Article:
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Re: Specific Resource Semantics

From: Antoine Isaac <aisaac@few.vu.nl>
Date: Wed, 30 Jan 2013 23:17:17 +0100
Message-ID: <51099BED.3040408@few.vu.nl>
To: <public-openannotation@w3.org>
Hi Rob,

>
> On Wed, Jan 30, 2013 at 2:21 PM, Antoine Isaac<aisaac@few.vu.nl>  wrote:
>> On 1/30/13 7:30 PM, Robert Sanderson wrote:
>
>>> The question is which relationships and properties *define* the nature
>>> of the Specific Resource, and which are just informational or
>>> contextual (if any).
>>> This leads to an issue with the global nature of triples,
>
> This is, as you say, the showstopper.
>
>
>>> Secondly, if scope and style do not define the nature of a specific
>>> resource, then you should not need to create multiple specific
>>> resources with the same State and Selector, just to have two targets
>>> which are about the same segment with two different scopes or styles.
>
> By this I meant something different to how you interpreted it.


Oops!


  
> If the identify of a specific resource is only determined by State and
> Selector, then it is odd that there should be two semantically
> identical specific resources (say sptarget1 and sptarget2) that also
> have different scopes or styles.
> If adding a style does not necessitate a new identity, then the
> resources sptarget1 and sptarget2 should have the same identifier.
>
> But of course it does, and therefore style must contribute to the
> distinction between the two.


I'm still not sure I get the point then. But from the conclusion I infer that we agree.

  
>
>>> Thirdly, we require a specific resource to have a style or a scope.
>>> If only scope and style define the specific resource, then it has no
>>> definition in this case.
>
>> I have to admit I didn't fully get your third point. When do "we require a
>> specific resource to have a style or a scope"? Or is it just an hypothetical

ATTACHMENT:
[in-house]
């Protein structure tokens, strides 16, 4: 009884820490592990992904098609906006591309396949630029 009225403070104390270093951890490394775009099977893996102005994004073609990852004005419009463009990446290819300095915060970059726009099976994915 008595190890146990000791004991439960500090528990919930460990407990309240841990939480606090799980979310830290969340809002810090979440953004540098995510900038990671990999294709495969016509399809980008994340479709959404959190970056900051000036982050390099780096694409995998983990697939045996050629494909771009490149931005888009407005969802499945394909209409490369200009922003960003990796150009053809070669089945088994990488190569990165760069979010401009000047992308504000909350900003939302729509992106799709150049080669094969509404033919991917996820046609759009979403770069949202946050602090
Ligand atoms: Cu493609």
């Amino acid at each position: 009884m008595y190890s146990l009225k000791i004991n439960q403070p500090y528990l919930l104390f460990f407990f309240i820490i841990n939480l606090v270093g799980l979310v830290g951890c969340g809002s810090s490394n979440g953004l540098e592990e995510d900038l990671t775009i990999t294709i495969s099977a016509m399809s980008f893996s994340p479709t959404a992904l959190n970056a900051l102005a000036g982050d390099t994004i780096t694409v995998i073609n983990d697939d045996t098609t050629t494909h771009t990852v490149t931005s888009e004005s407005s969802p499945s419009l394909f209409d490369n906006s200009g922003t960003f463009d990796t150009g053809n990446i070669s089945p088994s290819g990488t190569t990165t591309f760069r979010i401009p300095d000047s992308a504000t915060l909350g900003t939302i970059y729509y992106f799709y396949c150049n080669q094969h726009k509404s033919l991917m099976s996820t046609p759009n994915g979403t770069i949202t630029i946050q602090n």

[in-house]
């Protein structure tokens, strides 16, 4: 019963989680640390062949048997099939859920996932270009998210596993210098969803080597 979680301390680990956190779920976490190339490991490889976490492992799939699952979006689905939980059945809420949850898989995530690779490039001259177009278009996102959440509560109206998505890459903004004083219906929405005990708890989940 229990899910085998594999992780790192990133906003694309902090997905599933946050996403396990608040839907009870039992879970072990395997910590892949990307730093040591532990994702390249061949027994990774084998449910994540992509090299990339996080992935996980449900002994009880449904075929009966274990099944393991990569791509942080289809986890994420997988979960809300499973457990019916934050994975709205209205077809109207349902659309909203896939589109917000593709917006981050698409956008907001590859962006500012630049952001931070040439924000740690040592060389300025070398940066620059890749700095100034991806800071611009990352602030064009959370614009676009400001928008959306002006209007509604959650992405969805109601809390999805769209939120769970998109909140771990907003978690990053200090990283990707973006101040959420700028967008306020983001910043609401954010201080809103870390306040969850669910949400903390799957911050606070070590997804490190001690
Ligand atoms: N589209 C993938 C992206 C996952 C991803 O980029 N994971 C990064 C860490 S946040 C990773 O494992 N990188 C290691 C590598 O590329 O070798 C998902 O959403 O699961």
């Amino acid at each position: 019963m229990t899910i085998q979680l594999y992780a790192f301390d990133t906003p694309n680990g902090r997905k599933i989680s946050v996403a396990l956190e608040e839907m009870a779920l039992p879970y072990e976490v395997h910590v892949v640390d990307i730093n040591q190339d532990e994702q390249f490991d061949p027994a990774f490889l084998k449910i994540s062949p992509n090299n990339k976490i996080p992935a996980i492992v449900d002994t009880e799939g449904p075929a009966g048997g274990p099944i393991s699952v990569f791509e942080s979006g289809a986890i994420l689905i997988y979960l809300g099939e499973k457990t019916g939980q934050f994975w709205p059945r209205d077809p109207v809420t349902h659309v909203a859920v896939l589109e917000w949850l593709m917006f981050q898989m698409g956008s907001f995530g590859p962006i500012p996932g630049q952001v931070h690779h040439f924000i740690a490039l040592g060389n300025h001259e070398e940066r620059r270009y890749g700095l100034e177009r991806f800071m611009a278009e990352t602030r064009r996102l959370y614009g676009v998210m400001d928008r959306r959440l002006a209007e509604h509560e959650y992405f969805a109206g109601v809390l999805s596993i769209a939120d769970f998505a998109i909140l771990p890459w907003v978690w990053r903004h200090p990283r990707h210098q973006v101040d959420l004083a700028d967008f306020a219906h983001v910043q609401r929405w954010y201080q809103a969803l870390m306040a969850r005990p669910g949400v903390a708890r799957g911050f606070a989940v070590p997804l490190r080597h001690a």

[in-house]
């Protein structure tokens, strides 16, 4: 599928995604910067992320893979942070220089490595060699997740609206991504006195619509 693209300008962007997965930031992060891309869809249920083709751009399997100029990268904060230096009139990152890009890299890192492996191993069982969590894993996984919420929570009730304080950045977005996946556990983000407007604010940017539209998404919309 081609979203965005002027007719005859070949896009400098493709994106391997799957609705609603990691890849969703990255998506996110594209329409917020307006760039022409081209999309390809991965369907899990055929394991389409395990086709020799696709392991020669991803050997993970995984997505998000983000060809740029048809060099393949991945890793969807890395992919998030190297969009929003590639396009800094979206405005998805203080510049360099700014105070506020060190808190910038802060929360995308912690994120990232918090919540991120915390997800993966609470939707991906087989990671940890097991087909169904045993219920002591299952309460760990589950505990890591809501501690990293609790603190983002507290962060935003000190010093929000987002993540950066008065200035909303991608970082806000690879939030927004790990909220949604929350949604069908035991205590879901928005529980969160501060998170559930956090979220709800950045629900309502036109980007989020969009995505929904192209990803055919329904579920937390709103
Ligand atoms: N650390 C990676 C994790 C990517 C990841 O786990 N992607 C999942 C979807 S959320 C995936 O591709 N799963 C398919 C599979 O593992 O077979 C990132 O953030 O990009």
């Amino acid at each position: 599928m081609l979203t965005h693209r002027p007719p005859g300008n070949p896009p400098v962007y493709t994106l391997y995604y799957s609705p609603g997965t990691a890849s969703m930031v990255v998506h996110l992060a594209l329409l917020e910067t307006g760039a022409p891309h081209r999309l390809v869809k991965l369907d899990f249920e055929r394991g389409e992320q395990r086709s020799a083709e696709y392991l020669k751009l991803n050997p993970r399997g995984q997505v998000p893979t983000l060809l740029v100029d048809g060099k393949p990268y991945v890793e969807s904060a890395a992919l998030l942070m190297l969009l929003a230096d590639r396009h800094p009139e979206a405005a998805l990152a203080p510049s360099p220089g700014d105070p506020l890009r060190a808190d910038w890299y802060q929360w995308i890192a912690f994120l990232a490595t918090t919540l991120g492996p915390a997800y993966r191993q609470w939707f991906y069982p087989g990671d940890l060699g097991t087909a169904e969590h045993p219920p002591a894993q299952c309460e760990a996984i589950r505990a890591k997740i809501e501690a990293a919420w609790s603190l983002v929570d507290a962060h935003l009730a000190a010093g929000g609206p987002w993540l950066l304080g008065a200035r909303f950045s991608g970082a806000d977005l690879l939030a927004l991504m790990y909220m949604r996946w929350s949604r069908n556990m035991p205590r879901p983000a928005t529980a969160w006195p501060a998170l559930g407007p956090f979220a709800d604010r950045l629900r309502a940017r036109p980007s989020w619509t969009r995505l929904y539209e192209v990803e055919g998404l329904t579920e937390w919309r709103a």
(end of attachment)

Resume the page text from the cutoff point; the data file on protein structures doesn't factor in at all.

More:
>> case, i.e., "*if* we require a specific resource to have a style or a
>> scope"?
>
> Just hypothetical.
>
> As an extension of the second point, if (hypothetically) only State
> and Selector define the identity of a Specific Resource, then what is
> the identity of a specific resource that doesn't have either of them?
> Yes, it intuitively is the Source with the Style or Scope ... but
> that's not what we say in the specification.


Ok, yes, this third point was then also a rather good argument for our common position.

>
>> Note that it does not prohibit any form of "resource saving" as you mention
>> in your second point. E.g., a styled resource is based on a non-styled
>> resource, which it gives access to, by traversing one step "up in the
>> specification chain".
> [...]
>> I think this construction is quite valid, both from theoretical and
>> practical standpoints.
>
> Ahha, now that is very clever.  I don't think we've ever discussed
> specific resources where the Source is a specific resource.  I don't
> see any reason why it would be invalid, as we don't constrain the
> range of oa:hasSource, and hence a Specific Resource could be the
> object of the predicate.
>
> On the other hand, it does lead to many different ways to describe the
> same thing.  Some specific resources which have the "real" source
> resource with all of the specifiers, and others which chain them via
> multiple intermediary specific resources.
>
> I would be happy to not change the spec to say you can't do this, but
> not sure we should draw immediate attention to it?


In fact it was again Fig 3.1.1 which tricked me into this. By presenting a chain of specific resources, I hypothesized a graph of chained specific resources was also possible.

I agree not changing the spec is very tempting. This leaves room to different choices to co-exist. But there are drawbacks too, and I'd understand if the group judged it relevant to kill the issue now.
To sum up, the "chained specific resources" option:
1. potentially harms interoperability, and makes processing for clients more cumbersome: they would have to check whether a source is itself a specific resource, in order to get all the required context
2. potentially saves a lot of triples, even without considering cross-application re-uses. E.g. if in an application many annotations are made about different fragments of a representation, then the triples defining that representation (oa:hasStates and the various triples attached to the State) don't need to be repeated.

I'm really sorry again, I couldn't figure out I would open a new can ;-)

Antoine
Received on Wednesday, 30 January 2013 22:17:46 GMT

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